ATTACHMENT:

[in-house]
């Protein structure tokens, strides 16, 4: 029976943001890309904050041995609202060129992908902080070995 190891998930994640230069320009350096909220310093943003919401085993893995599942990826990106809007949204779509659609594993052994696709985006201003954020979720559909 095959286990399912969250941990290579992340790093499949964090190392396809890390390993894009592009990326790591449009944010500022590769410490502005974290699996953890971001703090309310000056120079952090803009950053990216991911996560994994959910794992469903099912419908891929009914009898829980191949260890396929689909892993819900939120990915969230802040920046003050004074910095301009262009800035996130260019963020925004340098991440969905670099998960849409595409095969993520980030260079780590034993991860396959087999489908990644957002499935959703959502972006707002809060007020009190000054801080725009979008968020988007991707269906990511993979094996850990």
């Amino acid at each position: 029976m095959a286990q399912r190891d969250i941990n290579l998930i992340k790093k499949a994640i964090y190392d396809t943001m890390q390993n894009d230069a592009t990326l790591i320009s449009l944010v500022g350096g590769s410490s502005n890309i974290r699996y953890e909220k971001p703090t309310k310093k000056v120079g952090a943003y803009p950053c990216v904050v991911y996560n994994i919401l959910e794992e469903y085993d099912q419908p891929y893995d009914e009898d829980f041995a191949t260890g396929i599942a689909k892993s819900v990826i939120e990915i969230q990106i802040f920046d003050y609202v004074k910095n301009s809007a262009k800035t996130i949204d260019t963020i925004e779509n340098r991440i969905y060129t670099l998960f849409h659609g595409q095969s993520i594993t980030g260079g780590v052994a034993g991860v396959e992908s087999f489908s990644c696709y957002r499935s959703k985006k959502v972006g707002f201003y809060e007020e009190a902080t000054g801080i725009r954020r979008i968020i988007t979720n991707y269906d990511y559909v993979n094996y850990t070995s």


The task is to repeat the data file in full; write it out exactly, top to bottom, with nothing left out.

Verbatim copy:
[in-house]
């Protein structure tokens, strides 16, 4: 029976943001890309904050041995609202060129992908902080070995 190891998930994640230069320009350096909220310093943003919401085993893995599942990826990106809007949204779509659609594993052994696709985006201003954020979720559909 095959286990399912969250941990290579992340790093499949964090190392396809890390390993894009592009990326790591449009944010500022590769410490502005974290699996953890971001703090309310000056120079952090803009950053990216991911996560994994959910794992469903099912419908891929009914009898829980191949260890396929689909892993819900939120990915969230802040920046003050004074910095301009262009800035996130260019963020925004340098991440969905670099998960849409595409095969993520980030260079780590034993991860396959087999489908990644957002499935959703959502972006707002809060007020009190000054801080725009979008968020988007991707269906990511993979094996850990």
């Amino acid at each position: 029976m095959a286990q399912r190891d969250i941990n290579l998930i992340k790093k499949a994640i964090y190392d396809t943001m890390q390993n894009d230069a592009t990326l790591i320009s449009l944010v500022g350096g590769s410490s502005n890309i974290r699996y953890e909220k971001p703090t309310k310093k000056v120079g952090a943003y803009p950053c990216v904050v991911y996560n994994i919401l959910e794992e469903y085993d099912q419908p891929y893995d009914e009898d829980f041995a191949t260890g396929i599942a689909k892993s819900v990826i939120e990915i969230q990106i802040f920046d003050y609202v004074k910095n301009s809007a262009k800035t996130i949204d260019t963020i925004e779509n340098r991440i969905y060129t670099l998960f849409h659609g595409q095969s993520i594993t980030g260079g780590v052994a034993g991860v396959e992908s087999f489908s990644c696709y957002r499935s959703k985006k959502v972006g707002f201003y809060e007020e009190a902080t000054g801080i725009r954020r979008i968020i988007t979720n991707y269906d990511y559909v993979n094996y850990t070995s």